Arachnophobes beware: if the sight of spiders with their many moving legs raises your blood pressure and makes you queasy or if the feel of spider webs gives you the heebie jeebies, you might really hate spider sex. If any aspect of the arachnid life displays just how diverse, strange and downright scary these animals are, it is definitely spider mating.
TL;DR (Too Long; Didn't Read)
TL;DR (Too Long; Didn't Read)
During spider mating, the male spider deposits sperm into a sperm web then draws that sperm into his pedipalps. He uses his pedipalps to insert the sperm into both the female spider's genital openings, or epigynum. The female stores the sperm inside her body and chooses which sperm she prefers to use to fertilize her eggs, before laying up to a thousand fertile eggs into a silk egg sac.
Spider Reproduction Basics
Between their fangs and their legs, male spiders have a set of appendages called pedipalps, which they use as reproductive organs. Prior to mating, a male spider builds a web called a sperm web and deposits sperm from the gonopore opening into the web. Then, through a process called sperm induction, the spider draws the sperm into its pedipalps. He will use these sperm-filled pedipalps to deposit his sperm inside both the genital openings of a female spider, called the epigynum, which are directly in front of her gonopore. Once completed, the sperm remains stored inside the female spider in specialized receptacles. This sperm fertilizes the spider’s eggs as they pass through the oviduct before being laid via the gonopore into an egg sac made of silk, which may contain as many as a thousand eggs.
More Advanced Spider Sex
Of course, there is more to spider reproduction than just the bare bones mechanics of sperm meeting eggs, and, true to their creepy natures, spider sex is both strange and a bit horrifying. Most spiders engage in sexual cannibalism where one spider, usually the female of the species, kills and eats the other spider immediately after mating. Because female spiders can select which sperm fertilizes her eggs, this violent act may increase the odds of reproductive success for the male spider since the female spider might be too busy eating him to mate with another male. Some male spiders even choose to stick around for the murderous meal (of which they are the main course) to ensure their sperm persists.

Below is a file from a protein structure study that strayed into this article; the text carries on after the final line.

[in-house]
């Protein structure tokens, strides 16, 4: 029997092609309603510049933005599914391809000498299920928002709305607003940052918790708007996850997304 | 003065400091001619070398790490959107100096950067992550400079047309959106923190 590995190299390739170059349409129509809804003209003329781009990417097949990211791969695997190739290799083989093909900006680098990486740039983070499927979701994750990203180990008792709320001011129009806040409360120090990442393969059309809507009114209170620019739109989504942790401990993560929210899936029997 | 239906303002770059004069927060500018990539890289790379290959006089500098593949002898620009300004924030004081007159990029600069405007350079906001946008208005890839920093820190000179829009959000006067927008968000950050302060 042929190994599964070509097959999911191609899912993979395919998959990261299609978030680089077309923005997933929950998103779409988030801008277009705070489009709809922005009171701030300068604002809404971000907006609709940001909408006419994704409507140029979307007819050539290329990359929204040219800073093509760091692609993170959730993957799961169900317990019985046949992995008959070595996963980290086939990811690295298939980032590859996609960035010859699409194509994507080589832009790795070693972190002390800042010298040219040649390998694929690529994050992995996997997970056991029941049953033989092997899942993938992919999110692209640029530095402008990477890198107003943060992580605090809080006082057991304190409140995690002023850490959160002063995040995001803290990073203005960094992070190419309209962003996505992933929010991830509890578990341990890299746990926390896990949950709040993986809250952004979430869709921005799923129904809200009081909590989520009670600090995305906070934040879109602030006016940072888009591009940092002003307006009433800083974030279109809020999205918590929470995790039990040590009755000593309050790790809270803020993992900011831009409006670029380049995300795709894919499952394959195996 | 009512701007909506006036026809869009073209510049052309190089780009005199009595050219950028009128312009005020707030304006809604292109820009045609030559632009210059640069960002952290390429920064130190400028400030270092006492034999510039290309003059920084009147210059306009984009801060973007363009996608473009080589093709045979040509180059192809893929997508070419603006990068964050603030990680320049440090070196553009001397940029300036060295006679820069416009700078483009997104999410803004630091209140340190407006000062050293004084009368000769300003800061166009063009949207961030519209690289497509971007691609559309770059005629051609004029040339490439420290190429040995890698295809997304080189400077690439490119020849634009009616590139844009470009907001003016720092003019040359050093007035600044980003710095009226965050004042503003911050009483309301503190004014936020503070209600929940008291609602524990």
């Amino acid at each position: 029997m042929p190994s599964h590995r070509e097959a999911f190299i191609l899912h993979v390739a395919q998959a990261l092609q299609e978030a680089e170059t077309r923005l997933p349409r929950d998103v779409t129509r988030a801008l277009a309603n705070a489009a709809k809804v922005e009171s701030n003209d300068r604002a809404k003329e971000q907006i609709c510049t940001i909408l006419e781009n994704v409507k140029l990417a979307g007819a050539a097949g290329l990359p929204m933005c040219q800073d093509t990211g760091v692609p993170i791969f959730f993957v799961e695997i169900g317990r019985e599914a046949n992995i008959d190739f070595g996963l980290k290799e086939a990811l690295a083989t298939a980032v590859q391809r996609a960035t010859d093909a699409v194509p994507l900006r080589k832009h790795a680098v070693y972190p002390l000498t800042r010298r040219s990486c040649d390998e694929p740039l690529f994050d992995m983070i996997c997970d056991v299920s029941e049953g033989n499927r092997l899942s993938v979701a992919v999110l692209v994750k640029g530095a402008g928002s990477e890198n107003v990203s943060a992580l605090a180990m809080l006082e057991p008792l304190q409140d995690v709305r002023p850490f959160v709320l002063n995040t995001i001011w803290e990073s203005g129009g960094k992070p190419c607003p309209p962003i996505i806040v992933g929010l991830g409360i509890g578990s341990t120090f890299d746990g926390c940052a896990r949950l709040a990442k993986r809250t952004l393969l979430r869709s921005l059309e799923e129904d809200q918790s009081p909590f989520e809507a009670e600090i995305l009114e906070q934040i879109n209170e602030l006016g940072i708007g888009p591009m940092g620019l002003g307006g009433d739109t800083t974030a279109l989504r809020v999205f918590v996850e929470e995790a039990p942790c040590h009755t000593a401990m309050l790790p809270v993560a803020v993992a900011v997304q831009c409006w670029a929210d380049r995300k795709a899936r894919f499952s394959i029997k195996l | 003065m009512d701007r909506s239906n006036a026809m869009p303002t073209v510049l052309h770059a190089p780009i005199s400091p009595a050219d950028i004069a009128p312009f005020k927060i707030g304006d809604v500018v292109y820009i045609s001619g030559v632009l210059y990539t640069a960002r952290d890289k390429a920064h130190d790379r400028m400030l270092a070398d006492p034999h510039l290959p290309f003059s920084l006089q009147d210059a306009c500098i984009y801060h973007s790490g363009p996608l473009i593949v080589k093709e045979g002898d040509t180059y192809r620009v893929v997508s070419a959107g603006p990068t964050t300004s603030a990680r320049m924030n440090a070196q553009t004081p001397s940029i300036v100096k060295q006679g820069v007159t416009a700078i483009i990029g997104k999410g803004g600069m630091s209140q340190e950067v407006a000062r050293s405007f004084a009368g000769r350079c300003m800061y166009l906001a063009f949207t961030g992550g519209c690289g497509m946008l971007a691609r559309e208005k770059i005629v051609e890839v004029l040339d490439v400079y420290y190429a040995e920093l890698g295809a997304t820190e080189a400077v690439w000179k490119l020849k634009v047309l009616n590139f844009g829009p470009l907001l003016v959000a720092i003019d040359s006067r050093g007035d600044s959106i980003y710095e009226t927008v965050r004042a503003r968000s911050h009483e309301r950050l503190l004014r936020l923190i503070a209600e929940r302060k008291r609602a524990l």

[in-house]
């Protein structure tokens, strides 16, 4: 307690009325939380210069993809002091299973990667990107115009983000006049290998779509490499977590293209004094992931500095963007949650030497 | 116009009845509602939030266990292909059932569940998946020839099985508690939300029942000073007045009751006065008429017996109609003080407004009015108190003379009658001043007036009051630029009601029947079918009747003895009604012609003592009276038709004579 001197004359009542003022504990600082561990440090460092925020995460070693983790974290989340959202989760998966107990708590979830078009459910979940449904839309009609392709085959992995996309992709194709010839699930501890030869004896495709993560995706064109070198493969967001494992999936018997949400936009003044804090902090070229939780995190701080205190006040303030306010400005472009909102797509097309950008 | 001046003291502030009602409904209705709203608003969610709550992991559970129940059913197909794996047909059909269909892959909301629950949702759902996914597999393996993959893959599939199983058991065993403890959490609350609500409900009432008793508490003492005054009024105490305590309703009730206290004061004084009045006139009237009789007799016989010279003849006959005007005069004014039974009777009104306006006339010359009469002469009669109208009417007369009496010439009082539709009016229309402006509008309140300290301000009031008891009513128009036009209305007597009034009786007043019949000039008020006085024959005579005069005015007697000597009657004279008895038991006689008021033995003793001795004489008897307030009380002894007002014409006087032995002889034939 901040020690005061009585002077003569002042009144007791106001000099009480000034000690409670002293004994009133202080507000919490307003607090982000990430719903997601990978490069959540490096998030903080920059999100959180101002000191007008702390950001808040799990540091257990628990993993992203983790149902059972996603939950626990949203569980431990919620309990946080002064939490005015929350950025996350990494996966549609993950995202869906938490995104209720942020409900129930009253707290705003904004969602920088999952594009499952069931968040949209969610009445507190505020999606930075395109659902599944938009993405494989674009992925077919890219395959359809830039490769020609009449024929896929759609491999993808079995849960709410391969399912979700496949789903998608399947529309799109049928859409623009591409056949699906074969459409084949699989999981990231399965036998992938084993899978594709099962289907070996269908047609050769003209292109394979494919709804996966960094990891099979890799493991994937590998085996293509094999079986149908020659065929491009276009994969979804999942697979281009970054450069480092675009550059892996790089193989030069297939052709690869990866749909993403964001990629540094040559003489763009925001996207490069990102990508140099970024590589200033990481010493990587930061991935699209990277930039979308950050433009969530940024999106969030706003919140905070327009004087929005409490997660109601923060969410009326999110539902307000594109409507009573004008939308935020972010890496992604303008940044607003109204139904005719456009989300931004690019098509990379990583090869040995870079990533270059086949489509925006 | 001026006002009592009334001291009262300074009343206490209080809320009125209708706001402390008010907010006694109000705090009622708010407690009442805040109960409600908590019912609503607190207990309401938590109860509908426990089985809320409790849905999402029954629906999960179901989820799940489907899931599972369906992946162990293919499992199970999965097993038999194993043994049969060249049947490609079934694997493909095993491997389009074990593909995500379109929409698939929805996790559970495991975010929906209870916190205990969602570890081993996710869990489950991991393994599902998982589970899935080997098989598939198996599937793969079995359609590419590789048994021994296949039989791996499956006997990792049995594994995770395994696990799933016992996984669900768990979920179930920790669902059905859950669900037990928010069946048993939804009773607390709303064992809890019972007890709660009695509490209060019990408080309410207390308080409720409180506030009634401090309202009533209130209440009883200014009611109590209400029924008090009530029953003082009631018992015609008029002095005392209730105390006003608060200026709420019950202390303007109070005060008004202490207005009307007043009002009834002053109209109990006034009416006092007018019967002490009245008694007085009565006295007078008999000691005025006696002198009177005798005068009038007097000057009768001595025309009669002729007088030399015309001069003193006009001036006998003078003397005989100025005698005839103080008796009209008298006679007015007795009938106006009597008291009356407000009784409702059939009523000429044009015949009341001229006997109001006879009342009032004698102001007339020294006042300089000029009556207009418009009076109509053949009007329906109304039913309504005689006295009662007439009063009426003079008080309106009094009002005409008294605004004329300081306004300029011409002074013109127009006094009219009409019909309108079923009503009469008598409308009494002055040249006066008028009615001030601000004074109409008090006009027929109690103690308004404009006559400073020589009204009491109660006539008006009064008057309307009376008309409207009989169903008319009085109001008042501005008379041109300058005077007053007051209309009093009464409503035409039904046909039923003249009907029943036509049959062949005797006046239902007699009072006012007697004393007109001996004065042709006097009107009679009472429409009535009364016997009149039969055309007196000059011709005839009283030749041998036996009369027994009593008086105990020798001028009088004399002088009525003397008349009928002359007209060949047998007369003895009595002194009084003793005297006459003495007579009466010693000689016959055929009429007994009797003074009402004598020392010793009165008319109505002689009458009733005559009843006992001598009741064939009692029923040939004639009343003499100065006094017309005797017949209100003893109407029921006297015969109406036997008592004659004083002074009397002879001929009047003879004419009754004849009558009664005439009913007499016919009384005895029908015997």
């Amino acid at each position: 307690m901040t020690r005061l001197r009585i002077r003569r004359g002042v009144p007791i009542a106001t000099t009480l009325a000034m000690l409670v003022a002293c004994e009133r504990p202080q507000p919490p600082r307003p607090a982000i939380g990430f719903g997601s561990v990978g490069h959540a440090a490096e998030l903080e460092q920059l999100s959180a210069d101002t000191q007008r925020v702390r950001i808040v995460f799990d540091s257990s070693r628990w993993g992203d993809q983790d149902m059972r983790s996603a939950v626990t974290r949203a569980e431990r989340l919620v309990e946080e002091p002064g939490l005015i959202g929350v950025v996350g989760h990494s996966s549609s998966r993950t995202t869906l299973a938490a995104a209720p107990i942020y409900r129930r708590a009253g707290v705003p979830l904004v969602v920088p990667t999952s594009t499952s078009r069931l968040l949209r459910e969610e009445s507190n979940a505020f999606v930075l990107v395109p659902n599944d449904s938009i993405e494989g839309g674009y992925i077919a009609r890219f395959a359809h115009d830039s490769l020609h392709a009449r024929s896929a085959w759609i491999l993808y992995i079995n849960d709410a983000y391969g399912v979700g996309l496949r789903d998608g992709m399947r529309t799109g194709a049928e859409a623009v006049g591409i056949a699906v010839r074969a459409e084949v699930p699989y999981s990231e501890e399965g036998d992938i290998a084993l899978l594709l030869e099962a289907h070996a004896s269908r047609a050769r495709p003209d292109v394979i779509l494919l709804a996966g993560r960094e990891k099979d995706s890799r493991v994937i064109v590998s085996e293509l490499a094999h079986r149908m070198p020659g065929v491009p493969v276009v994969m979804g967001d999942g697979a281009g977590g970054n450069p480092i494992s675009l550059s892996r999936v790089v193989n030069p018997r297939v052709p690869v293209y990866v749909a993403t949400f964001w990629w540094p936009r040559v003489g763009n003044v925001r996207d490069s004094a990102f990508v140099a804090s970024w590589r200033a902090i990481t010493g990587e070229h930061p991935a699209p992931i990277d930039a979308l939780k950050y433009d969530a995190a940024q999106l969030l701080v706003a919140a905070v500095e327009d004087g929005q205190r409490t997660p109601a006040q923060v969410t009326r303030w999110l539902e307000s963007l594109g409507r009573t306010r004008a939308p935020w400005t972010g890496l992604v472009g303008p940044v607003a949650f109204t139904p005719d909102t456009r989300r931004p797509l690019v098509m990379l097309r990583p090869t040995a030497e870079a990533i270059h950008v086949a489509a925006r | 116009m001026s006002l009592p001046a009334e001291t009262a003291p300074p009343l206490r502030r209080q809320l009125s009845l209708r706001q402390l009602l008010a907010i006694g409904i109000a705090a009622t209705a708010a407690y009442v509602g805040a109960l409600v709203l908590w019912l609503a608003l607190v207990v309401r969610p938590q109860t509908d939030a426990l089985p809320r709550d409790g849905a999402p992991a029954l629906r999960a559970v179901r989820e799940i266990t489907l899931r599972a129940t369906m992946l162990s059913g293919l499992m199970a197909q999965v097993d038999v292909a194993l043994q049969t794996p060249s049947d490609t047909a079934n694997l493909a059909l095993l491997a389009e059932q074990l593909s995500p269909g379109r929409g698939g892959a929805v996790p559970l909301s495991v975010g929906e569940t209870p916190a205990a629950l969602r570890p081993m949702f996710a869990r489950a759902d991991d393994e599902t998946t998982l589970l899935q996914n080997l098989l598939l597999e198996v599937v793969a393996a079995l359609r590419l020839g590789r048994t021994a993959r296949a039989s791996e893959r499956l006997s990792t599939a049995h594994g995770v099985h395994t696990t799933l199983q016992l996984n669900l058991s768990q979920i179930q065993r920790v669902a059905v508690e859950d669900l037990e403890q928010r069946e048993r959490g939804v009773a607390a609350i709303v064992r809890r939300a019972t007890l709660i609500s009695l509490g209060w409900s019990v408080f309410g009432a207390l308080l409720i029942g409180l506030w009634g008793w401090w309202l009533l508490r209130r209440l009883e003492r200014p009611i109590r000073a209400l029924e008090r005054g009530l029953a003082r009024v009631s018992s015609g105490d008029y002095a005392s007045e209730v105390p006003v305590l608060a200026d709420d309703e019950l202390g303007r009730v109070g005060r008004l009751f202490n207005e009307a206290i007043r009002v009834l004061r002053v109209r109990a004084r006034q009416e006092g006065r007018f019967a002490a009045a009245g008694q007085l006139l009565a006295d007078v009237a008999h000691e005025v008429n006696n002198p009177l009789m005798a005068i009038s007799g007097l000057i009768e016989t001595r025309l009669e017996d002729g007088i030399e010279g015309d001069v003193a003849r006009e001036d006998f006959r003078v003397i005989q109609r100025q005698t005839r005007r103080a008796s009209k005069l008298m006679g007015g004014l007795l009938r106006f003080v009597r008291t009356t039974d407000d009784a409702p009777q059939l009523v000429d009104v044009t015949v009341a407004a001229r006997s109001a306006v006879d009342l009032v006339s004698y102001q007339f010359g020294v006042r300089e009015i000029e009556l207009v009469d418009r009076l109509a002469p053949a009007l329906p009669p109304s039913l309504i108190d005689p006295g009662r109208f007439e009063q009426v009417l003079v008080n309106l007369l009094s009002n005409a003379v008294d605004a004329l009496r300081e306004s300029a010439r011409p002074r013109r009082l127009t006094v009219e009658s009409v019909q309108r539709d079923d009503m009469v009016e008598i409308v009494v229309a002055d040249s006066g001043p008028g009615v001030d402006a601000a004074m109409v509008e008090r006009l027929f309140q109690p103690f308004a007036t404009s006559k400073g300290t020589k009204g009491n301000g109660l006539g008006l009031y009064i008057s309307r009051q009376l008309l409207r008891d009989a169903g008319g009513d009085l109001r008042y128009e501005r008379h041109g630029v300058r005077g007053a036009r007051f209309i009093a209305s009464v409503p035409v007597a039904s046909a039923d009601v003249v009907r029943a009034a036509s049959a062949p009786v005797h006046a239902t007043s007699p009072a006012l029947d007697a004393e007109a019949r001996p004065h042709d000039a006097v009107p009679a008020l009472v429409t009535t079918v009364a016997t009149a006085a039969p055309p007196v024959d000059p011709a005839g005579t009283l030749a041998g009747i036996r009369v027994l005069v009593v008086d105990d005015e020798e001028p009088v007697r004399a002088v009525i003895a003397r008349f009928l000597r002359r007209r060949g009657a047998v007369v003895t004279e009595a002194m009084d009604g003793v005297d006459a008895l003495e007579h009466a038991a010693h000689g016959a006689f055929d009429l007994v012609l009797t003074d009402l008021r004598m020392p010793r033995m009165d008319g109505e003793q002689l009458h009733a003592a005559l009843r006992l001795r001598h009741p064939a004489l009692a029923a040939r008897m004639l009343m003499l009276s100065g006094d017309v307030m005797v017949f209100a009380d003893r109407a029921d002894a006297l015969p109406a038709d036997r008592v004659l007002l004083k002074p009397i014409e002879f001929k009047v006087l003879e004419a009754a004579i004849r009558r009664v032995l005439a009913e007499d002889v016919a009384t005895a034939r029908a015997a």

Because spider mating is so dangerous, many species evolve elaborate ways to approach spider sex delicately. For example, some male spiders use mating dances or tapping on either the web or the ground to mollify the female spider before mating. Other spider suitors offer the female a gift of a tasty fly carefully wrapped in silk to distract her attention for mating; if a fly is unavailable, a sneaky male spider might even wrap up a pebble instead.
Once mating occurs, some male spiders have developed methods to improve their odds of reproductive success. Aside from allowing themselves to become a meal, some males tear off their pedipalps and leave them inside the female to serve as a plug to prevent other spiders from mating with her. Other spiders use a secretion to seal the female spider’s genital openings for the same reason.
See You in Your Nightmares
Any description of macabre spider mating would be remiss to forget what happens after successful reproduction. Approximately one to four weeks after laying, the egg sac tears open, releasing up to a thousand writhing baby spiders. Some spiderlings merely disperse on their scuttling feet while others use a single strand of silk to catch the air currents and balloon through the air. Still others, like the wolf spider, crawl onto their mother's back so that she becomes a squirming cluster of hundreds of tiny spiders that scatter in all directions if disturbed. Sweet dreams.
About the Author
Melissa Mayer is an eclectic science writer with experience in the fields of molecular biology, proteomics, genomics, microbiology, biobanking and food science. In the niche of science and medical writing, her work includes five years with Thermo Scientific (Accelerating Science blogs), SomaLogic, Mental Floss, the Society for Neuroscience and Healthline. She has also served as interim associate editor for a glossy trade magazine read by pathologists, Clinical Lab Products, and wrote a non-fiction YA book (Coping with Date Rape and Acquaintance Rape). She has two books forthcoming covering the neuroscience of mental health.
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